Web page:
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Laura
  • Laura
  • 26th May. 2020

CanTeen has been a big part of my cancer community

Meet Laura, a nurse who was diagnosed with cancer at 22 and is now fighting coronavirus on the front-line

“I was in shock. I really didn’t expect the diagnosis to be cancer. The doctor reassured me that this type of cancer had a very effective treatment protocol and that the prognosis was good. I was relieved but, it still didn’t change the fact I’d just been diagnosed with cancer!

“Mum and Dad had come with me to my appointment and afterwards we just stood in shock in the parking lot feeling like our whole world had changed.

“I had 6 months of ABVD chemotherapy, a regime consisting of concurrent treatments, which I did for eight hours every two weeks. I had a port-a-cath surgically placed under my skin to administer the drugs and underwent fertility treatment in addition to all the scans and tests that come with treatment. It was rough.

“My nurses made sure I was referred to CanTeen and in their first contact they gave me a quilt, took me out for coffee and answered as many questions as they could. I loved that they would turn up to chemo with a bag of goodies to keep me occupied and just checked in to see how I was coping.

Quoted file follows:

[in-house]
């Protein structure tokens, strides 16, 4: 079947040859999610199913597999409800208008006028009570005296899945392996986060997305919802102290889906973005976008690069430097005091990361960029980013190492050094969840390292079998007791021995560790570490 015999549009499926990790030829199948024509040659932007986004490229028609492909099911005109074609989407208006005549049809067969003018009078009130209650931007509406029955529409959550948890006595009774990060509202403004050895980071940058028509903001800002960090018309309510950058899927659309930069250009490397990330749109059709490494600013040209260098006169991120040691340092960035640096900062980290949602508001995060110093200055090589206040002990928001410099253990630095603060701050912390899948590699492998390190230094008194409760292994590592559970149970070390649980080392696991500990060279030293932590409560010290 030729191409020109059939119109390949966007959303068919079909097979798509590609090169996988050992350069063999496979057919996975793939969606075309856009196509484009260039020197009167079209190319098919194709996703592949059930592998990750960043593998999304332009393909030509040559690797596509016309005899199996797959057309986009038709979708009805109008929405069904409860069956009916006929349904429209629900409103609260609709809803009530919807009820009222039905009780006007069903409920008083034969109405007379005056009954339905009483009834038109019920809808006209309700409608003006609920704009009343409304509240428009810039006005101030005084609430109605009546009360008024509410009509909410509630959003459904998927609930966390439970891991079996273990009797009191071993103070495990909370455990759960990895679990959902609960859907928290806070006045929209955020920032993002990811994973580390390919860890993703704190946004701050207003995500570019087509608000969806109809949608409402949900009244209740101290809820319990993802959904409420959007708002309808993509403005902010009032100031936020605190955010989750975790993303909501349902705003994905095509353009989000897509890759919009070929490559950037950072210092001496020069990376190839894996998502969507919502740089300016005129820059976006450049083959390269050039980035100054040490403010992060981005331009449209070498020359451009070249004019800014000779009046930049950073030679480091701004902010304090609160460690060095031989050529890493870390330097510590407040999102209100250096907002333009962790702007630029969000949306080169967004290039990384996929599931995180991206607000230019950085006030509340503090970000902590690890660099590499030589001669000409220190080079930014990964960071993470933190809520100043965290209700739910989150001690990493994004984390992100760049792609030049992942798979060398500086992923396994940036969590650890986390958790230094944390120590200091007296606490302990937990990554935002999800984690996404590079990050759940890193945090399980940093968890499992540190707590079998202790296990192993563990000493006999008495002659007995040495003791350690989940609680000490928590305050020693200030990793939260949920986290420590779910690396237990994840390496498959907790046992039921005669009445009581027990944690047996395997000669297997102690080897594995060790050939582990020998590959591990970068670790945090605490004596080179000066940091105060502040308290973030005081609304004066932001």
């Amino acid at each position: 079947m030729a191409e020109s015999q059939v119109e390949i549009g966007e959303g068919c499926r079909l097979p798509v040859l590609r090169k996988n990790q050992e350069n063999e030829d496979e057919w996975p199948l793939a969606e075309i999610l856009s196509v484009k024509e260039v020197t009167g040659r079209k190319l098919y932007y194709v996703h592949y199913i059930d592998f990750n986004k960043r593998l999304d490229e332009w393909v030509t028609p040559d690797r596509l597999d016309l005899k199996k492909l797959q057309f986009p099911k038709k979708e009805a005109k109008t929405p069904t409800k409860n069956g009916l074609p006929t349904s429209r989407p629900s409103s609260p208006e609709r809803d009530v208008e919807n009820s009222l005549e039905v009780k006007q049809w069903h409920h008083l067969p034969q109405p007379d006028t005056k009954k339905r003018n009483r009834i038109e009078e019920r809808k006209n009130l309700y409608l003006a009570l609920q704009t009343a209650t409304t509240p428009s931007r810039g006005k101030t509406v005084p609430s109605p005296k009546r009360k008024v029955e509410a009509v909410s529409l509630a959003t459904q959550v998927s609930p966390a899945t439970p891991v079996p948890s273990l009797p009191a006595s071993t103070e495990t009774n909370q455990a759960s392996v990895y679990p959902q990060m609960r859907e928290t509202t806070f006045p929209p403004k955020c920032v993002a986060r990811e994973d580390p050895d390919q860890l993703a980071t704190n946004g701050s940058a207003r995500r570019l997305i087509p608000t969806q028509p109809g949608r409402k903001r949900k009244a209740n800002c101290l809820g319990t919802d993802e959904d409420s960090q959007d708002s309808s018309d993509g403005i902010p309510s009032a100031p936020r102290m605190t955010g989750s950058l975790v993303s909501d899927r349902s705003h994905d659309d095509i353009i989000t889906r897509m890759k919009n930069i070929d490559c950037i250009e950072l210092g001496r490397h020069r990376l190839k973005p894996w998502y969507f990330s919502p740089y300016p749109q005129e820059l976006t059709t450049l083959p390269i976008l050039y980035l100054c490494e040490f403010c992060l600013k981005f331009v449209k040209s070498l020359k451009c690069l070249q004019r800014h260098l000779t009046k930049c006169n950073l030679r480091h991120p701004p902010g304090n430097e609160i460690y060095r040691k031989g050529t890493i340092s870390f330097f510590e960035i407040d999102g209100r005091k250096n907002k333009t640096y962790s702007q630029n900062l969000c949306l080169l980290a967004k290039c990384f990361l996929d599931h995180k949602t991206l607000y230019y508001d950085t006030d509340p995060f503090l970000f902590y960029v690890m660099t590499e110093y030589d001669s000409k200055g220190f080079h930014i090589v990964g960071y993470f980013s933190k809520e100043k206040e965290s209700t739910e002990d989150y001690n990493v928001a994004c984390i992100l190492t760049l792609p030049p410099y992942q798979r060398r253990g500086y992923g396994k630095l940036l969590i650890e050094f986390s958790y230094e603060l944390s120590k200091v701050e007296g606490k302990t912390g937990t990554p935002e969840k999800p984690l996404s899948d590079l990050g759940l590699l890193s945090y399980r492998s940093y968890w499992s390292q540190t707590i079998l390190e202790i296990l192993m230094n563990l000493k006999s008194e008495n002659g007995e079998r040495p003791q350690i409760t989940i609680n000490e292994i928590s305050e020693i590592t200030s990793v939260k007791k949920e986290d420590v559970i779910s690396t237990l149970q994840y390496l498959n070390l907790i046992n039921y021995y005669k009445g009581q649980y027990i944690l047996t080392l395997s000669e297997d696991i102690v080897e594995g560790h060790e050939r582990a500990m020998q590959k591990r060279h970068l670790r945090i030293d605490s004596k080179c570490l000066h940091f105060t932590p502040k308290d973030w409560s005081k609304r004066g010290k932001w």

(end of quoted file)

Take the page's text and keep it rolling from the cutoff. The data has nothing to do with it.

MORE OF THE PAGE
“CanTeen has also been a big part of my cancer community. My favourite thing about CanTeen is that it gave me a space to be ‘normal’. You can literally just drop in and hang out any time and you’re bound to meet people like you, and when you’ve got cancer it’s important to connect with others who have been in your situation. When I hadn’t really met anyone my age who was juggling cancer, treatment, a job and living away from home I felt really isolated – but I went to a CanTeen event and met seven others with Hodgkin’s and I finally felt like ‘woah, these people get it!’

“The hardest part of my journey so far has been the post-cancer experience. When everything during chemo and treatment is decided by someone else, it’s hard to go past the point of treatment. I found it hard to reconcile the post cancer me with the pre-cancer me. In theory it seems easy, but I almost felt like a fraud going back to the same house and same job I’d been in before my diagnosis. But the fun part is doing things a new way with a new outlook on life, it reminds me of the person I’ve become. I’m determined to do anything and everything because I never want to take anything for granted again. I’ve started ocean swimming, I adventure more, I just nourish my body now in a way I never did before. I figure if my body can get me through cancer, it can do anything.”

Laura is now 24, cancer-free and working as an emergency department nurse fighting COVID-19 at Middlemore Hospital in Auckland.